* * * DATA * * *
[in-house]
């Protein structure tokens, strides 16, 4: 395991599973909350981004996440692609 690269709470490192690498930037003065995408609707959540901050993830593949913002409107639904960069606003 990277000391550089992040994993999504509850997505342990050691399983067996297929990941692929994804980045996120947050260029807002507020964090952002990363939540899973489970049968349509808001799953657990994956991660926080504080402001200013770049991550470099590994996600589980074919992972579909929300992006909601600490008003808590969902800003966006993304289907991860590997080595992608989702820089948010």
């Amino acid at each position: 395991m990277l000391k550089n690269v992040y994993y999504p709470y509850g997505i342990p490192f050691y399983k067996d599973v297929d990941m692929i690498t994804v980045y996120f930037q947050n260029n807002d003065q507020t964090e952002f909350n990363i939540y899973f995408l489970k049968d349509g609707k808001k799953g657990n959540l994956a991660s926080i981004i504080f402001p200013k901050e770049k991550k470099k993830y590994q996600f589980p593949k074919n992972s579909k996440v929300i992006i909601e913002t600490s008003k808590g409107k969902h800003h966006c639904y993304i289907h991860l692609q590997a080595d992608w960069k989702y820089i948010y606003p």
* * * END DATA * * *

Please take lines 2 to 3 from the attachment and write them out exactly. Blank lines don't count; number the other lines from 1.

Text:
């Protein structure tokens, strides 16, 4: 395991599973909350981004996440692609 690269709470490192690498930037003065995408609707959540901050993830593949913002409107639904960069606003 990277000391550089992040994993999504509850997505342990050691399983067996297929990941692929994804980045996120947050260029807002507020964090952002990363939540899973489970049968349509808001799953657990994956991660926080504080402001200013770049991550470099590994996600589980074919992972579909929300992006909601600490008003808590969902800003966006993304289907991860590997080595992608989702820089948010």
């Amino acid at each position: 395991m990277l000391k550089n690269v992040y994993y999504p709470y509850g997505i342990p490192f050691y399983k067996d599973v297929d990941m692929i690498t994804v980045y996120f930037q947050n260029n807002d003065q507020t964090e952002f909350n990363i939540y899973f995408l489970k049968d349509g609707k808001k799953g657990n959540l994956a991660s926080i981004i504080f402001p200013k901050e770049k991550k470099k993830y590994q996600f589980p593949k074919n992972s579909k996440v929300i992006i909601e913002t600490s008003k808590g409107k969902h800003h966006c639904y993304i289907h991860l692609q590997a080595d992608w960069k989702y820089i948010y606003p």